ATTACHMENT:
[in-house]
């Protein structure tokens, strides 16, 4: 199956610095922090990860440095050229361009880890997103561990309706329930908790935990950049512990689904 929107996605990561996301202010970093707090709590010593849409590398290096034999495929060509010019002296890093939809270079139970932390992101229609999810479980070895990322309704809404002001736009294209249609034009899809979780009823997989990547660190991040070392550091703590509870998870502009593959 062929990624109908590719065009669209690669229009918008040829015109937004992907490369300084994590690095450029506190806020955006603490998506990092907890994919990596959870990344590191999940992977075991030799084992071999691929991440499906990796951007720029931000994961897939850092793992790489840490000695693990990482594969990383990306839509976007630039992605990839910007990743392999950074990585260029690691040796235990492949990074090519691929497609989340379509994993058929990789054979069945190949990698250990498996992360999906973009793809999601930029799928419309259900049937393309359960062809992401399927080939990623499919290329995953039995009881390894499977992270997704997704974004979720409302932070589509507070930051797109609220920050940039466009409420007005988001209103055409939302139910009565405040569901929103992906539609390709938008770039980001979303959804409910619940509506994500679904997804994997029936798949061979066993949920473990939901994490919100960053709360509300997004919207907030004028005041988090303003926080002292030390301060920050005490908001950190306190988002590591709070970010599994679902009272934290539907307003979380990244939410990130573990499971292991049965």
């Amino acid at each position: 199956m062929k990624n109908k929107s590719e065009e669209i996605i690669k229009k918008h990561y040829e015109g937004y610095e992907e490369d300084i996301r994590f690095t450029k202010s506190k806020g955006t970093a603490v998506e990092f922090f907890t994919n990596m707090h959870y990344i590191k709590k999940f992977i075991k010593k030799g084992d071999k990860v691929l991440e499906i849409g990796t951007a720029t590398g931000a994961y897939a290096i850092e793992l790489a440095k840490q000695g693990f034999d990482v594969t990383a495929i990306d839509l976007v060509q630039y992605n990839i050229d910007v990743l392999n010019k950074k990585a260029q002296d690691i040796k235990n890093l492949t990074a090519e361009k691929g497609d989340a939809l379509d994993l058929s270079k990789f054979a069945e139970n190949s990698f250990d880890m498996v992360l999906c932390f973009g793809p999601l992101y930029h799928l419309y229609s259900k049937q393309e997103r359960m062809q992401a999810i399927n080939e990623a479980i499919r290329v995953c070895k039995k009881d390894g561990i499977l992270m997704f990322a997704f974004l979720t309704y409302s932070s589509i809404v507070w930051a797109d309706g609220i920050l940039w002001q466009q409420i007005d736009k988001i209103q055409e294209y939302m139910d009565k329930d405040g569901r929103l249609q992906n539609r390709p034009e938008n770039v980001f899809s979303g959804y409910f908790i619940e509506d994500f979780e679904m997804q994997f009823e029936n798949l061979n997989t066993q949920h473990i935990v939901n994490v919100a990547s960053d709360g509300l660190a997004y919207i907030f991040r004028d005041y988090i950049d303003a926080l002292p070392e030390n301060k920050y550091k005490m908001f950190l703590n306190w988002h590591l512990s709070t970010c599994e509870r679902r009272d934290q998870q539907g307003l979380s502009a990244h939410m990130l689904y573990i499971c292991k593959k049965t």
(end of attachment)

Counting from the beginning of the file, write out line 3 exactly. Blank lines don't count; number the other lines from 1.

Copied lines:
């Amino acid at each position: 199956m062929k990624n109908k929107s590719e065009e669209i996605i690669k229009k918008h990561y040829e015109g937004y610095e992907e490369d300084i996301r994590f690095t450029k202010s506190k806020g955006t970093a603490v998506e990092f922090f907890t994919n990596m707090h959870y990344i590191k709590k999940f992977i075991k010593k030799g084992d071999k990860v691929l991440e499906i849409g990796t951007a720029t590398g931000a994961y897939a290096i850092e793992l790489a440095k840490q000695g693990f034999d990482v594969t990383a495929i990306d839509l976007v060509q630039y992605n990839i050229d910007v990743l392999n010019k950074k990585a260029q002296d690691i040796k235990n890093l492949t990074a090519e361009k691929g497609d989340a939809l379509d994993l058929s270079k990789f054979a069945e139970n190949s990698f250990d880890m498996v992360l999906c932390f973009g793809p999601l992101y930029h799928l419309y229609s259900k049937q393309e997103r359960m062809q992401a999810i399927n080939e990623a479980i499919r290329v995953c070895k039995k009881d390894g561990i499977l992270m997704f990322a997704f974004l979720t309704y409302s932070s589509i809404v507070w930051a797109d309706g609220i920050l940039w002001q466009q409420i007005d736009k988001i209103q055409e294209y939302m139910d009565k329930d405040g569901r929103l249609q992906n539609r390709p034009e938008n770039v980001f899809s979303g959804y409910f908790i619940e509506d994500f979780e679904m997804q994997f009823e029936n798949l061979n997989t066993q949920h473990i935990v939901n994490v919100a990547s960053d709360g509300l660190a997004y919207i907030f991040r004028d005041y988090i950049d303003a926080l002292p070392e030390n301060k920050y550091k005490m908001f950190l703590n306190w988002h590591l512990s709070t970010c599994e509870r679902r009272d934290q998870q539907g307003l979380s502009a990244h939410m990130l689904y573990i499971c292991k593959k049965t």